It's rapidly becoming clear to me that "post-black metal" just isn't a great name for a genre. In addition to the obvious clunkiness and how little "post-" actually means, a strong argument can be made that the genre doesn't have any legitimate claim to the black metal mantle in the first place. And it's hard to disagree, especially with acts like Michigan-based Černá throwing their oar into the discussion.
I say this because Černá's variety of "blackgaze" (ooh, I like that better) has almost nothing reminiscent of black metal in it. For one, it's all instrumental--if it was not for the occasional blast beat (which are already few and far between), this would sound exactly like post-rock. The only other hints to Černá's "melanoid metal" (I want credit if this becomes a genre) influence are the melodic structures, full of the drawn-out, shoegazing elation so characteristic of the genre.
But what makes "atrametal" (I want credit for that, too) so interesting as a genre is the constant struggle between the euphoric and the discordant; the former coming from post-rock's love of gratifying melodies, and the latter from black metal's inherent harshness. Without that tension present, the blissful music loses the sense of relief that makes it so potent in the first place. Where it can be fun to listen to exaltation occasionally challenged by the raucous, unearned musical rapture is boring, and gives the listener no satisfaction. I mean, no one would want to listen to Sunbather without it's driving conflict--that between its viscerally effective pop sensibilities and its innate aural dissonance.
It's not that Černá's project is an unworkable one; it just has to be executed with finesse, something that he unfortunately lacks. Though there's clearly ambition--you don't write a five-part, half-hour instrumental without having big dreams--there's no real substance to back it up. What could've been a very interesting genre study unfortunately wound up as another generic post-rock clone. There are a few good moments scattered about, and the album still retains its superficially pleasing qualities, but it's not an album that warrants--nor attempts to demand--a thoughtful listen.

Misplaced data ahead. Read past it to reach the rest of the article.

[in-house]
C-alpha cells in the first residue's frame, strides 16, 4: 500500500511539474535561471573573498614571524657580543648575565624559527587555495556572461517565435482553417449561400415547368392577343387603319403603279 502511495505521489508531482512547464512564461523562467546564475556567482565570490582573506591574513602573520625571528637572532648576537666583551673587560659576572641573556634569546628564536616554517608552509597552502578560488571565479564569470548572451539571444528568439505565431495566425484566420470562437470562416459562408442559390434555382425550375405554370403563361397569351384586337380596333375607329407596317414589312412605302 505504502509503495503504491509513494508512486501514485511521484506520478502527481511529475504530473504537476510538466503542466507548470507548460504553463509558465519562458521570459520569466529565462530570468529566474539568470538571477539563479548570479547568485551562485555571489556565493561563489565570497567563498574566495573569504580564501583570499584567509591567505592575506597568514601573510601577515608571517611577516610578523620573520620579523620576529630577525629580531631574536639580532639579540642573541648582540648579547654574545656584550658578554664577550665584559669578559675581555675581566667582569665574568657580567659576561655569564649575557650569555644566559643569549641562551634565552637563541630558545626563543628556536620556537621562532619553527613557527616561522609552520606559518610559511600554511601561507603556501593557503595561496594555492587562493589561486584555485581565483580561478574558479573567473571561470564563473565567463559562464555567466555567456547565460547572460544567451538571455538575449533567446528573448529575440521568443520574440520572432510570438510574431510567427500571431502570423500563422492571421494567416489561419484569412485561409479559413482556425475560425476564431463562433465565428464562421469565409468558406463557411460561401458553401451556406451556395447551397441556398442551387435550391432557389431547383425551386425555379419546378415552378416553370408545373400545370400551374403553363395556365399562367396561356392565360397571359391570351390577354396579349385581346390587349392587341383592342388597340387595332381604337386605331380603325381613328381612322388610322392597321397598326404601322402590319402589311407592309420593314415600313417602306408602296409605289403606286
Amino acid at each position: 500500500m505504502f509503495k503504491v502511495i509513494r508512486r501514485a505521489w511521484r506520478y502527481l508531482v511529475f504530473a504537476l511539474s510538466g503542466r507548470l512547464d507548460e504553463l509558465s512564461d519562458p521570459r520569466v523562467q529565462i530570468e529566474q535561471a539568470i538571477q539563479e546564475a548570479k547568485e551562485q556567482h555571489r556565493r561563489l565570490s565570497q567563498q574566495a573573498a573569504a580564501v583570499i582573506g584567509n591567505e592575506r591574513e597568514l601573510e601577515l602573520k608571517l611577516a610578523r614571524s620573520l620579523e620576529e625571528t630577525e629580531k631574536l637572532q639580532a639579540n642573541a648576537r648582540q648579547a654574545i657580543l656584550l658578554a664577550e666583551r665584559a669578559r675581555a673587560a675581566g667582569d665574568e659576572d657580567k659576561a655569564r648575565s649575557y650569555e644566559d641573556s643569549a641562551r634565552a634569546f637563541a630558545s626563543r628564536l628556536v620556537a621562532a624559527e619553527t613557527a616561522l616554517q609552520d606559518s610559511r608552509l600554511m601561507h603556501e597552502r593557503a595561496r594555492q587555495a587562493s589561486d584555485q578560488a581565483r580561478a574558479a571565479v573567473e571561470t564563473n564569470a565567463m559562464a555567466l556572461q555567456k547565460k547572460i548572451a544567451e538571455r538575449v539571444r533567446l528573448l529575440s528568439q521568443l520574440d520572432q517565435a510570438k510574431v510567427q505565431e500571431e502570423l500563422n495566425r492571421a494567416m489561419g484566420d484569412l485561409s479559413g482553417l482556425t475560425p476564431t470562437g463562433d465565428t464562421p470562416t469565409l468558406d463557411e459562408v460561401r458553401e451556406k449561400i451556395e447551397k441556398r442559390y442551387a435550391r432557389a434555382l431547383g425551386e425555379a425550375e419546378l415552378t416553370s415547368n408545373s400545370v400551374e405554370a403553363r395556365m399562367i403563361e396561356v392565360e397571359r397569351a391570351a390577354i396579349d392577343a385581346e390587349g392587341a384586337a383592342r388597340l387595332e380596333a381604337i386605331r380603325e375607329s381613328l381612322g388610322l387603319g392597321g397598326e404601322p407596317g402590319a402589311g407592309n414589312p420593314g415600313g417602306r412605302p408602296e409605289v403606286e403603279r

There's really nothing original or inventive in what Černá does--Restoring Life is an exercise in bland regurgitation of others' ideas, and it's far from the best interpretation of "that Alcest-y stuff" (which is still the clearest genre tag I have). But what it does accomplish is at least competent, even bordering on beautiful at times. It's a good, if unsurprising, listen.
Recommended if you like: Alcest, sleepmakeswaves, Explosions in the Sky
6.5 / 10
When Ghost first materialized on the scene in 2010 with their debut album Opus Eponymous, they made quite an impression. First there was the image: five "nameless ghouls" performing the ...
There's very few bands that work as hard to bring the music to the masses as Supersuckers. They're like a sleeper cell. Without warning, they'll come out of hiding in ...
Looking for the SPB logo? You can download it in a range of styles and colours here:
Click anywhere outside this dialog to close it, or press escape.